my life, here today

Towards the end of 1971 , Robert had formed a new band, Matching Mole, that sort of developed in the direction of an instrumental jazz-rock-band, too, but included Robert's vocals as well. In 2012 Esoteric Recordings relaunched the two Matching Mole albums with several bonus tracks. The first self titled one included several sessions for that album, some of them loose improvisations. On 29th December 1971 the band recorded a more than 11 minutes instrumental, here called "Memories Membrane", in a cold CBS London studio that was about to be demolished. It starts as an outtake of "Memories", not unlike the Soft Machine version two years earlier, dominated by dynamic organ and guitar. The vocals are missing, but you might sing along yourself if you please. About three and a half minutes into the recording, it changes and continues more freer. By around 9 or 10 minutes there is nothing left that reminds of "Memories". Somehow the composition/improvisation is credited to Robert Wyatt and not Hugh Hopper in the album's liner notes.

Robert was about to reform the Mole when he fell out of a window at a party on June 1st 1973 and was paralysed from the waist down. When he got out of hospital, he recorded his second solo album, the classic Rock Bottom. It was soon followed by his first single in a series of cover versions: "I'm A Believer"/"Memories". Whereas the Monkees' song on the A-side was a kind of hit and statement from the man in the wheelchair performing at Top of the Pops, the B-side make the greatest effect in the long run. Another exquisite performance with Robert playing piano and keyboards, Richard Sinclair on more jazzy (and fretless?) bass than usual (compared to earlier recordings of the song) and Fred Frith of Henry Cow playing sore and longing violin. Beautiful!

Drury Lane Theatre Two days after the single was released, the soon to be multimillionaire Richard Branson of Virgin Records put together a concert with Robert and friends at the Drury Lane Theatre in London. First he phoned the other musicians and told Robert wanted them to perform. Afterwards he phoned a reluctant Robert and said all the other musicians were keen to do it. The band included Hugh, Fred Frith, Dave Stewart, Mike Oldfield, Nick Mason, Julie Tippett and a few more. As far as I know, this is the last time "Memories" was performed in public by any of the original Wilde Flowers for more than 20 years. A careful version dominated by Fred's fiddle and the electric piano of Dave Stewart (of Hatfield & The North fame, not Eurythmics). After some decades of bootleg recordings of the concert with so-so sound quality, the gig was finally officially released on CD with far better sound in the autumn of 2005. Well worth the wait!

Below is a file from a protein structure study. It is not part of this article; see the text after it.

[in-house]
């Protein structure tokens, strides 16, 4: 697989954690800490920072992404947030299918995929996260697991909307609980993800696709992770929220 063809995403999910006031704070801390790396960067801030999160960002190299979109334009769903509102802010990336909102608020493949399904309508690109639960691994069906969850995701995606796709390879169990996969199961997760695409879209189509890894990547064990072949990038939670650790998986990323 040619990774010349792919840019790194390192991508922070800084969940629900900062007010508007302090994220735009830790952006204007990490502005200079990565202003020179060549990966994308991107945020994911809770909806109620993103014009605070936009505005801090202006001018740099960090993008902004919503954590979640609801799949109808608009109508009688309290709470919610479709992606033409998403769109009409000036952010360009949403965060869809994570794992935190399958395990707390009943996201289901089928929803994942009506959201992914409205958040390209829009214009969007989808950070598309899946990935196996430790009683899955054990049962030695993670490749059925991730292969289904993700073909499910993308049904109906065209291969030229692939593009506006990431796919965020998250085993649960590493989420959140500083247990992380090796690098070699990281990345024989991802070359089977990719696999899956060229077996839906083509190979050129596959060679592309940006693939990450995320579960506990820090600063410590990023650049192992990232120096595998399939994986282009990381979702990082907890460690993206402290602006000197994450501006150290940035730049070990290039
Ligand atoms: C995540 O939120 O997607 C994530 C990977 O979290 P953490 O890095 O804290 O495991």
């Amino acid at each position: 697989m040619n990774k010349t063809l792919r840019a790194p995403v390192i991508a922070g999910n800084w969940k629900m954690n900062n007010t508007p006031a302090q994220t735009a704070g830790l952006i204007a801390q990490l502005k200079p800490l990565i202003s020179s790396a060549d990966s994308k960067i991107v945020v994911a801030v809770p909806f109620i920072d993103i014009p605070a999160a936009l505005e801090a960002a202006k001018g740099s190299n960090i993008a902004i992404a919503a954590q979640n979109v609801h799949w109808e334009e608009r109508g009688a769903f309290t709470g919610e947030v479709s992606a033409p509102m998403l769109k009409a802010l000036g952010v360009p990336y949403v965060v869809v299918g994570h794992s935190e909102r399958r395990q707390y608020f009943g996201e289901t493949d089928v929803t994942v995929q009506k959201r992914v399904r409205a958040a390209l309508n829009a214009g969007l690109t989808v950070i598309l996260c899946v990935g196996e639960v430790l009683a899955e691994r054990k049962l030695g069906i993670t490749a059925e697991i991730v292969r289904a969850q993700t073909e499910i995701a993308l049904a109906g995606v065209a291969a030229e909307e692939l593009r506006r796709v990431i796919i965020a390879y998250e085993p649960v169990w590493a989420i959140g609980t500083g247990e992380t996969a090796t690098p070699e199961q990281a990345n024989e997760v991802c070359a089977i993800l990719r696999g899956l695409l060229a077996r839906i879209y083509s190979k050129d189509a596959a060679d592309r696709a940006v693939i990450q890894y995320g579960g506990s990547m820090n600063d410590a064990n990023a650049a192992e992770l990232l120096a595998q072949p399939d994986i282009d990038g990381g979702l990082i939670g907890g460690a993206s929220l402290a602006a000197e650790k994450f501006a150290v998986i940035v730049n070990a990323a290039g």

Memories can hang you up and haunt you
all your life, you know
Get so you cannot stay
and yet cannot go

Time for a new decade, eventually, and an Atlantic crossing. Daevid Allen went to America and formed New York Gong around 1979. When he left, the rest of the band continued as Material with a metropolitan blend of funk, punk, disco, jazz, avant garde; you name it. At the time the album One Down was recorded in 1982/83, Material had been reduced to bassist Bill Laswell and a gang of friends and session musicians. Fred Frith had participated on earlier Material recordings. He's only present on one song here, not "Memories". Hugh explains: "Fred Frith played on Robert Wyatt's version (the B-side of his "I'm A Believer") and introduced the song to Bill Laswell who then got Whitney Houston to sing. WH copied the vocal phrasing straight off Robert's version. She was unknown at that time."

Of course the song is transformed into a soulfilled American ballad. I was sceptical at first, but really enjoy the vocal performance of the unknown lady. She's the only one to sing all six verses, the fourth even twice! Great trickling keyboard playing that seems inspired by Wyatt's to some extent and Bill Laswell puts his stamp on the song, too, though not as hard as usual. The only problem is notable jazz saxophonist Archie Shepp's contribution. His night-club tenor reminds me of some American comedy-series (The Cosby Show or something) and ruins the song for me. If Whitney had recorded the song a few years later, Hugh would probably be a rich man.